but I took my leave of my father obediently

on Christmas Eve in the Medi-Clinic.


On my way home in his silent, silver car

I realized what it meant

to squander your life.

I sailed through 35 years

like a surfer heading for the sea

through the Great Karoo, Dad.

Like the black ball on a snooker table,

unerringly I swish my way across the green baize

heading for the last pocket.

And yet there is still nothing

I want to build or manage; nothing

I can fix.

But I’m asking, like everyone else,

for more, Dad,

more windmills and everything.


(From : Al is die maan ‘n misverstand, Tafelberg, 2009)

(Tr. By Charl JF Cilliers)



The Night I Became We


Your father, dear Lea Cecilia, is a man

who tries to talk and gesture

himself through life.

But the first time you

came wriggling in my arms

and lay there, you lulled me

like a dummy,

dwarfing the world around us.


Your tiny heels

soft as cheeks

left me speechless;

the miniatures of your mother’s long toes;

the useless little hands

trying to fidget in your mouth;

the small tuft of dark hair;

the sweet baby smell.


Your wandering eyes were two searchlights probing

the contours of my unfamiliar face.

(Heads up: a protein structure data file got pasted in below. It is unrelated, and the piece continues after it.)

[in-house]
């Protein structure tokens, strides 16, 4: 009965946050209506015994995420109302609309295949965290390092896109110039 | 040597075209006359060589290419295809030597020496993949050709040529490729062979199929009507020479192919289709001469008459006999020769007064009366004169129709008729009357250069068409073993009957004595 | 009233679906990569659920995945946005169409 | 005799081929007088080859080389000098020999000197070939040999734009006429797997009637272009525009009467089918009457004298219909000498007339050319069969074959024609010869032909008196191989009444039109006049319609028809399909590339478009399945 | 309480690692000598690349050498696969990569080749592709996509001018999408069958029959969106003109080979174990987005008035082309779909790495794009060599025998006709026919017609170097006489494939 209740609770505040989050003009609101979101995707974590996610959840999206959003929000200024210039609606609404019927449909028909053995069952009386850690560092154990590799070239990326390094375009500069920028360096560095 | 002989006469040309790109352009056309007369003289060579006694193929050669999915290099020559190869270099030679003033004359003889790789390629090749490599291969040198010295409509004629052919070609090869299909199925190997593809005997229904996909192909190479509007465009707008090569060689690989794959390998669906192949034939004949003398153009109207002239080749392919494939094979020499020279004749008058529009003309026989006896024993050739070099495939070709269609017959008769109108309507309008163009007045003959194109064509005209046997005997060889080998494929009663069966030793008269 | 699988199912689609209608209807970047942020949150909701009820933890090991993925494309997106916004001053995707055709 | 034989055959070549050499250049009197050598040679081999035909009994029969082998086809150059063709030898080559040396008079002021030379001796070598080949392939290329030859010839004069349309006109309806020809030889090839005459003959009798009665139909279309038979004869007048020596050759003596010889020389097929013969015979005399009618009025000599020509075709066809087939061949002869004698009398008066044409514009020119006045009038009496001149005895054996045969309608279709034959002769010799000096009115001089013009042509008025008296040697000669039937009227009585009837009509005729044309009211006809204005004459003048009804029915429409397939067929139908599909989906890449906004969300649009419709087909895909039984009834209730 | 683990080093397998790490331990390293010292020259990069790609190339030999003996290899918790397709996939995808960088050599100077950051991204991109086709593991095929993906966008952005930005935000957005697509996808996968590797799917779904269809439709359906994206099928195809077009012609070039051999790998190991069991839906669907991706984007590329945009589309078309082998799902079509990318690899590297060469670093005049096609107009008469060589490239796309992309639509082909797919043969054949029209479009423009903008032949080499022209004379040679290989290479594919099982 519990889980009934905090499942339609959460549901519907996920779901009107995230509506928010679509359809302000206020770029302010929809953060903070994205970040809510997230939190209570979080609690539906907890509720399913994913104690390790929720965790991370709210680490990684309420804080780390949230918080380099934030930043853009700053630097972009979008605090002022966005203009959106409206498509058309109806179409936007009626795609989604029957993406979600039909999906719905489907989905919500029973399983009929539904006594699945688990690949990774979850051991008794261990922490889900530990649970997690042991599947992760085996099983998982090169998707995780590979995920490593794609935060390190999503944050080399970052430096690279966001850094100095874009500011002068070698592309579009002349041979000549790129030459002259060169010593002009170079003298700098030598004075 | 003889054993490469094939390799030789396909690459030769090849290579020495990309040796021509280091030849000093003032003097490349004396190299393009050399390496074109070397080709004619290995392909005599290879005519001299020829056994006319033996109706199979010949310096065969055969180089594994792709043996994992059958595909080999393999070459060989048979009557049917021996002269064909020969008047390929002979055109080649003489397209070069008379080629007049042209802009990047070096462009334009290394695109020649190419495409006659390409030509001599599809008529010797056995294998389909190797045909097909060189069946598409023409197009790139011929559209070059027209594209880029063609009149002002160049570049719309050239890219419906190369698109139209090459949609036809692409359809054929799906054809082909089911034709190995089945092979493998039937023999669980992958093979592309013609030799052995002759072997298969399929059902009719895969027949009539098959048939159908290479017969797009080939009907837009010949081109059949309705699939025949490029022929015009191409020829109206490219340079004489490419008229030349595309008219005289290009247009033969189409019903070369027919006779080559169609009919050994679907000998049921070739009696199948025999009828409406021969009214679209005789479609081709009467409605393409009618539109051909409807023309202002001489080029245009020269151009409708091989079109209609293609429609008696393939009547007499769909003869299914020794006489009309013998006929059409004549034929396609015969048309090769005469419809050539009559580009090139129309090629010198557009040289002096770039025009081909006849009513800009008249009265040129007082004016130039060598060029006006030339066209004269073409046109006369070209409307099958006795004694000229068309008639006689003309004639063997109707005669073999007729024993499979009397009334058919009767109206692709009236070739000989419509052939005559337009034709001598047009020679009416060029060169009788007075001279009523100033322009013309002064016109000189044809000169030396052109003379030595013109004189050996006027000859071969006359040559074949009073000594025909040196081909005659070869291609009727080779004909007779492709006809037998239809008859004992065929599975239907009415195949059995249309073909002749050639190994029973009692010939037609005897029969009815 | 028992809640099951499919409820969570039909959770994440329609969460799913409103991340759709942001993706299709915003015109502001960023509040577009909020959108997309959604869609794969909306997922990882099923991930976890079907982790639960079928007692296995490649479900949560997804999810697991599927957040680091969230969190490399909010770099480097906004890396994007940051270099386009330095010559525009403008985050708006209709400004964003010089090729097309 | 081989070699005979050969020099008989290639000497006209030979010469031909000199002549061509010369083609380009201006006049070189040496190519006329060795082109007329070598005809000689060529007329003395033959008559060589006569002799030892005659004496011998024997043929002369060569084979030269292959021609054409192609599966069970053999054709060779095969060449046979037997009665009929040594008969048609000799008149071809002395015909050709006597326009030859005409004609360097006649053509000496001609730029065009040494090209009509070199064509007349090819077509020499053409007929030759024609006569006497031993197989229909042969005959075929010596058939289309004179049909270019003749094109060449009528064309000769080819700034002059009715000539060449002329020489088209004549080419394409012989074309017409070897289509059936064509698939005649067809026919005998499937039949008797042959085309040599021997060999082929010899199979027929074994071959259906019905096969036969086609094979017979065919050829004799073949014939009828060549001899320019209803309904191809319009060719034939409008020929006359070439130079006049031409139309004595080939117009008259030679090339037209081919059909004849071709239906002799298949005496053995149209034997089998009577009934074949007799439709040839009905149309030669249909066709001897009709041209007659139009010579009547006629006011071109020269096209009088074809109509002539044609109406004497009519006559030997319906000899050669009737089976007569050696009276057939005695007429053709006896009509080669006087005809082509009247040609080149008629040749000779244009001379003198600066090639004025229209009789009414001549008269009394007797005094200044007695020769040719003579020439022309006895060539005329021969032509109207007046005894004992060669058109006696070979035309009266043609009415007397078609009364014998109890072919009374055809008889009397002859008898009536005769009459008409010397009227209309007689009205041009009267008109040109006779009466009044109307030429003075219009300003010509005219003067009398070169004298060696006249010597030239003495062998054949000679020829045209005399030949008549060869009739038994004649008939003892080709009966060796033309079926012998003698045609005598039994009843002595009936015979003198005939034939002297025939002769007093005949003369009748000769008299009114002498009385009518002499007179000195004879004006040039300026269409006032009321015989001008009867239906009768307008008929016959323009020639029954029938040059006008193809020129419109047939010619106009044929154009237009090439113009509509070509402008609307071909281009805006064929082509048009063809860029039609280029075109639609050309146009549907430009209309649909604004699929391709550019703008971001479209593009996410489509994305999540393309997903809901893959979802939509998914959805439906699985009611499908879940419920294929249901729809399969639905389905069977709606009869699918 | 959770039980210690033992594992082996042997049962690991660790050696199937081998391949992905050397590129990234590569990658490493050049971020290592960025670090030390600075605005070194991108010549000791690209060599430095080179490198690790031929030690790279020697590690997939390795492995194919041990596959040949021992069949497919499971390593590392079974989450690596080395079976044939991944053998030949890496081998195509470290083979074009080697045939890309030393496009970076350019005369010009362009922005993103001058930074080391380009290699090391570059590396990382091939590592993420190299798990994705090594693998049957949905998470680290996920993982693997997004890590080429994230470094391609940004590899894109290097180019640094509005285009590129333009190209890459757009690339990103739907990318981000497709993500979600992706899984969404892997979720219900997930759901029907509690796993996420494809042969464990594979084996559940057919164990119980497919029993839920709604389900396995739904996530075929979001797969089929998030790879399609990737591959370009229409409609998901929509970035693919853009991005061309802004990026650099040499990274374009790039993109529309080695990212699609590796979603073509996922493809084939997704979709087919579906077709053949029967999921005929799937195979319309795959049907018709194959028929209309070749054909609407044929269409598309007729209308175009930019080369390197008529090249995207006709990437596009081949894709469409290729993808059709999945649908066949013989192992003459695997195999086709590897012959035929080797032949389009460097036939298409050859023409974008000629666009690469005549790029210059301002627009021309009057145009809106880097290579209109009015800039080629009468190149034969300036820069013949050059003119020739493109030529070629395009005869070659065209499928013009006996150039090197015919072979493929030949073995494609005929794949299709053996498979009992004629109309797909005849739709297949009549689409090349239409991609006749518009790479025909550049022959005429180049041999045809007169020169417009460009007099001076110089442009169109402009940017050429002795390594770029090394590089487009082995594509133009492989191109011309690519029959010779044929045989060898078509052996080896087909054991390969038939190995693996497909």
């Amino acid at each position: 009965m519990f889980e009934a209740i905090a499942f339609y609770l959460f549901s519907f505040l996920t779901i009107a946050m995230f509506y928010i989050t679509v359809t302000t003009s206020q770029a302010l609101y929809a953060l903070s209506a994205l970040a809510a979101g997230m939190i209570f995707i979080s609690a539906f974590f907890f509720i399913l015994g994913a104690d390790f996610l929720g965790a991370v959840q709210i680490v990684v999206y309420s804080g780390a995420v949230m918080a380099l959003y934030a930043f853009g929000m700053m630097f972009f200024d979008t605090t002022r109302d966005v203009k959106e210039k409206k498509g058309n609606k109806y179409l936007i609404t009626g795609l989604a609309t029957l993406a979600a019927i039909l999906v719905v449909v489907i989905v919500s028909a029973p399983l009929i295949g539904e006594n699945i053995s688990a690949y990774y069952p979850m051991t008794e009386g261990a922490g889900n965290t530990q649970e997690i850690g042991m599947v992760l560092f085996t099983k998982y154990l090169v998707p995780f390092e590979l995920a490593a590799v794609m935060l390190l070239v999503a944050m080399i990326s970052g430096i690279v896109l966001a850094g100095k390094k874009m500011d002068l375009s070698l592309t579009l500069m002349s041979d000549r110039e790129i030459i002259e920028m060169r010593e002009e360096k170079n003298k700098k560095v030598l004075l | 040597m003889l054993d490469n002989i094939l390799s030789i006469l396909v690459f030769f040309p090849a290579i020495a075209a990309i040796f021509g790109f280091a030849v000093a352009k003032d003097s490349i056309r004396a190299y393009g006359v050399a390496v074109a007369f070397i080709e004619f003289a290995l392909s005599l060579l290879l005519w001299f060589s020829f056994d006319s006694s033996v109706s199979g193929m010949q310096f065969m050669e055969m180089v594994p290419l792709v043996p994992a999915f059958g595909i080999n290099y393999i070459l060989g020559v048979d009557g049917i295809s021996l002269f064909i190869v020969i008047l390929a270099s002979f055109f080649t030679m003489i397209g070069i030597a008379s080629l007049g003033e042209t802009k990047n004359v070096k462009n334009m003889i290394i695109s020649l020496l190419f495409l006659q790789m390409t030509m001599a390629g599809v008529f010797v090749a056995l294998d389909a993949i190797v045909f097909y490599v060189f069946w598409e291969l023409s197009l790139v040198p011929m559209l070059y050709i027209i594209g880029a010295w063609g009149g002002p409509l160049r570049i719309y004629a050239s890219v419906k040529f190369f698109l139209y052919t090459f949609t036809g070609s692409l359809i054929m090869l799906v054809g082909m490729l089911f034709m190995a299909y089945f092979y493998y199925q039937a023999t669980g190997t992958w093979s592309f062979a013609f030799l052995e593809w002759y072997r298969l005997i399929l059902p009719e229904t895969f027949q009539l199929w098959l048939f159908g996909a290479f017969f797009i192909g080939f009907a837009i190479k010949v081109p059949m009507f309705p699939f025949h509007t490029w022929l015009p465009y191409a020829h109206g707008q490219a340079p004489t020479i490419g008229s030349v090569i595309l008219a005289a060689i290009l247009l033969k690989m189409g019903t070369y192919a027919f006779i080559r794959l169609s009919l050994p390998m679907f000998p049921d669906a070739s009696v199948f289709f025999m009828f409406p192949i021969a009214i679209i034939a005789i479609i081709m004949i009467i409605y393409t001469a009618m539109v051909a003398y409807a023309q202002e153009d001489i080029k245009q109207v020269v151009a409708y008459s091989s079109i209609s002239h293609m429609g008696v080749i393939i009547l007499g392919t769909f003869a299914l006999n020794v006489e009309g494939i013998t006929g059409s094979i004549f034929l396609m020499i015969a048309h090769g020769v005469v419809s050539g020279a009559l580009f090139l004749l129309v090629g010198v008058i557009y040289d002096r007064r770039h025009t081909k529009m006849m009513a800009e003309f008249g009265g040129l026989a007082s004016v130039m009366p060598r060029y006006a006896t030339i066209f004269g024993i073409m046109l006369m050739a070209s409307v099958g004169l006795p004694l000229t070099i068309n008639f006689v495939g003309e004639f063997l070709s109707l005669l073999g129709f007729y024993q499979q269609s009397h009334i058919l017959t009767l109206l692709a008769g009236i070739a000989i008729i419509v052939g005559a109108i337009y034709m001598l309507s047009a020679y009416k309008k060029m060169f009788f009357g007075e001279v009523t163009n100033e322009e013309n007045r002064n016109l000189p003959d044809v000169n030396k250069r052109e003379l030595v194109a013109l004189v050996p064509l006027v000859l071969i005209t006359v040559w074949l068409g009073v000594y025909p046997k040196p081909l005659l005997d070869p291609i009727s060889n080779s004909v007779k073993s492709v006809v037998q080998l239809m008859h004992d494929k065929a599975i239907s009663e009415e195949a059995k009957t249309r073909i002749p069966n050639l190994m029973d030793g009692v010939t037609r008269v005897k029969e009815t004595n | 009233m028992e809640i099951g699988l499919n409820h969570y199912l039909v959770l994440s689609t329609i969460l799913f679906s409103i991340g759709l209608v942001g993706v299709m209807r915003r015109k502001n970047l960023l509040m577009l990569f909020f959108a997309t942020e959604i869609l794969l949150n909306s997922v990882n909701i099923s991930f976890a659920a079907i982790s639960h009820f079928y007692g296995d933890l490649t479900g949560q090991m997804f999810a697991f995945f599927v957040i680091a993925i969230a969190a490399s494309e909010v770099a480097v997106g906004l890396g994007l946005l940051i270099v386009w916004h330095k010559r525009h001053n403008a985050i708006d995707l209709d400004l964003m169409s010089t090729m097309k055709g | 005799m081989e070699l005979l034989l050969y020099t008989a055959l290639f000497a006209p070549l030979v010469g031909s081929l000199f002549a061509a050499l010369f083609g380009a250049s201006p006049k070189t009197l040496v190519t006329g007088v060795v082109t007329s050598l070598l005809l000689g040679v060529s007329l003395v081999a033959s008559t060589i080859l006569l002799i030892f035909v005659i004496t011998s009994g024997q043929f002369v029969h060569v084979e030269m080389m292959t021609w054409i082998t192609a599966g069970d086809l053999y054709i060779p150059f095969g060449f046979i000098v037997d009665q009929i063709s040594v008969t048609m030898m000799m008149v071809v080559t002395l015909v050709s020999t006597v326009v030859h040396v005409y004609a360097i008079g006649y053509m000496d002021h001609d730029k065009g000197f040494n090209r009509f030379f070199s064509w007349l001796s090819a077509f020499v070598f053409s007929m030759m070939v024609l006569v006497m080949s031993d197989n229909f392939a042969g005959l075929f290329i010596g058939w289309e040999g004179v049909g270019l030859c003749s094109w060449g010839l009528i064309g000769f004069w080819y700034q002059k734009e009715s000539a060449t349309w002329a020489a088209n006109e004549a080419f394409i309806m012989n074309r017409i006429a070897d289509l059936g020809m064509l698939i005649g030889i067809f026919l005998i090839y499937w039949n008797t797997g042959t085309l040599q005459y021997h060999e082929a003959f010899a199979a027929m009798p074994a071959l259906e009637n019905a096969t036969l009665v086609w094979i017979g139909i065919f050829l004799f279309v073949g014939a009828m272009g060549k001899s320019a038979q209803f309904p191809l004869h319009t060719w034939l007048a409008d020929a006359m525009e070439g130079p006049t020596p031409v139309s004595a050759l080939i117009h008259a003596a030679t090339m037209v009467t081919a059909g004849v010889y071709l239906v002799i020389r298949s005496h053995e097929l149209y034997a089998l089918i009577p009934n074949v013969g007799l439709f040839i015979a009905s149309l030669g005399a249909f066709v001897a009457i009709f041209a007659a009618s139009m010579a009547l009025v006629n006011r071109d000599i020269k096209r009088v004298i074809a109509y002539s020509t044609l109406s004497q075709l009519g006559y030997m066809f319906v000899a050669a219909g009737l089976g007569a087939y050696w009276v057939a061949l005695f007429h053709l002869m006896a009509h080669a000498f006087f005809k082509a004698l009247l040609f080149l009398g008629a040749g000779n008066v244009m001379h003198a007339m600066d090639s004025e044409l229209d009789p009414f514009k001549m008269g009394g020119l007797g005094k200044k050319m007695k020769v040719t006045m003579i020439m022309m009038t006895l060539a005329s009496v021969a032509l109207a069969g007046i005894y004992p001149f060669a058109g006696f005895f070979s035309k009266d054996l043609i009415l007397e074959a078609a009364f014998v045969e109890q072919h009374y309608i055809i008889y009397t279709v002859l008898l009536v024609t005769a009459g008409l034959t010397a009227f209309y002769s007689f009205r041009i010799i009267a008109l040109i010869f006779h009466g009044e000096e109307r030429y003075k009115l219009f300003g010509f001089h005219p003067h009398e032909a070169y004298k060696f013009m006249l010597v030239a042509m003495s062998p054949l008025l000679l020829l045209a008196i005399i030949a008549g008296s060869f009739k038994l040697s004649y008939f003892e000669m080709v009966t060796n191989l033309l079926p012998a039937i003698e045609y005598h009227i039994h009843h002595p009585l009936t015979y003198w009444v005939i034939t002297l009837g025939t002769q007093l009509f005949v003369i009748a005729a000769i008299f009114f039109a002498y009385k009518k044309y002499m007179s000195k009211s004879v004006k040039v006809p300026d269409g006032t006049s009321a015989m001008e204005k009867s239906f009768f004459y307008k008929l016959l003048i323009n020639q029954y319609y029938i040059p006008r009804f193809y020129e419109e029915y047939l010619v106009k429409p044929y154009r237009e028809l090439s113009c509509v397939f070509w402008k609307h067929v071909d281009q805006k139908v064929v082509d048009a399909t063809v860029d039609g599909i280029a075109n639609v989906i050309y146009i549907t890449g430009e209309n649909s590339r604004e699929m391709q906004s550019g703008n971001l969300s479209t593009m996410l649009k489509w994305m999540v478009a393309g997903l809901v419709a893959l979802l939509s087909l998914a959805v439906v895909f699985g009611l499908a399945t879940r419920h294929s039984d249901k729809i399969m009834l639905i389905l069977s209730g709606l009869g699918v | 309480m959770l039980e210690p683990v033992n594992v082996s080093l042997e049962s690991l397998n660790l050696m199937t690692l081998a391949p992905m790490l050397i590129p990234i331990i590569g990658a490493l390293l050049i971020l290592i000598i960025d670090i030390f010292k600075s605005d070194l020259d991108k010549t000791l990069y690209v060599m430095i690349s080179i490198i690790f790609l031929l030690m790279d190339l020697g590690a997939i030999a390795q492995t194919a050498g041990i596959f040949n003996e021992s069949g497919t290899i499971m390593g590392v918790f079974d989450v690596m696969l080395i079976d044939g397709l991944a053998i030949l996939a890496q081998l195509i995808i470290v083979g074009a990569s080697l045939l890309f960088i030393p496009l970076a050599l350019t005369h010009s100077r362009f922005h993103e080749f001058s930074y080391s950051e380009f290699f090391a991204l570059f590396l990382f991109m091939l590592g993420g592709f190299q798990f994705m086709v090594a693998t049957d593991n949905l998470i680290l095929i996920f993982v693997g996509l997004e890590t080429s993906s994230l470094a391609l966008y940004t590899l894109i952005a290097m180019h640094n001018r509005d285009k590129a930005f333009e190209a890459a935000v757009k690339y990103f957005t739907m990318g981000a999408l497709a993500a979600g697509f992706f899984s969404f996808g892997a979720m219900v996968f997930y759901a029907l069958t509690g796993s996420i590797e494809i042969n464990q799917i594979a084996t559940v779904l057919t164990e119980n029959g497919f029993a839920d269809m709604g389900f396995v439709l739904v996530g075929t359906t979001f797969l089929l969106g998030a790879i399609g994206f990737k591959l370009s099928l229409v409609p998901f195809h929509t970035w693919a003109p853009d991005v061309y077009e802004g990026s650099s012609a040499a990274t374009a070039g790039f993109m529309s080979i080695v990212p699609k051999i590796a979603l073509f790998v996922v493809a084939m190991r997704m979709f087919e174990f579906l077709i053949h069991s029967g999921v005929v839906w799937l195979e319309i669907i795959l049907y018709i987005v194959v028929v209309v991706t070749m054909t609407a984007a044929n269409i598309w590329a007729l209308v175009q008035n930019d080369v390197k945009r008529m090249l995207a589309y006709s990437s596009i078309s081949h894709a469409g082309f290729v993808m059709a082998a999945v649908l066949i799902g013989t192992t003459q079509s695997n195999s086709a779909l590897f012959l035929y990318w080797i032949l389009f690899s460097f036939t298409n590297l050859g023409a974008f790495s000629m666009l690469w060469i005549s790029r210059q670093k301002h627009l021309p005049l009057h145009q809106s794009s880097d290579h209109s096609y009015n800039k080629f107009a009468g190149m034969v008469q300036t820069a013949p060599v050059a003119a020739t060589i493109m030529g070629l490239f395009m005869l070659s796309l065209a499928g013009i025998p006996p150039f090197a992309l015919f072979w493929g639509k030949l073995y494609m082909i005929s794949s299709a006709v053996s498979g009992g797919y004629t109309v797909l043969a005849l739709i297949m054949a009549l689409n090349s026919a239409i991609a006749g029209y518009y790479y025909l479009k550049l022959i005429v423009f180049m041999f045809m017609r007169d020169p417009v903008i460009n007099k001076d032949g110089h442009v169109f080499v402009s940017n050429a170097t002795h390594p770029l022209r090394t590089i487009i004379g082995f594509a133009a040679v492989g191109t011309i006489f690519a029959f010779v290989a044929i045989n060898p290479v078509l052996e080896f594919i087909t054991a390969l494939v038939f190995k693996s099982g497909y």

A nurse whisked you off and weighed you,

made a note in a file,

secured a tag around each ankle

and showed them to me –

as if I would perhaps be in need of a label

to identify your whimperings and your toes

in future.


After that more things happened,

but they’ve grown vague.


I do know that I kissed your mother

before I dazedly wound my way home

in my father’s old motor car –

just before sunrise through the wintry grey

deserted streets of Cape Town:

a man with only one leg and one arm

on a crutch at the station;

two bergies on sidewalk mattresses

in Roodebloem Road below Jamaica Me Crazy;

mist over the harbour and dim lights:

my scanning eyes sliding

over the landscape failing

to find a resting place.


In our living room

needy Levinia meows.

On the yellow kitchen table Die Burger‘s front page states:

“Foreigners flee from zenophobic thugs –

Rasool has plan to restore order.”

In a photo a policeman with a big gun tries to protect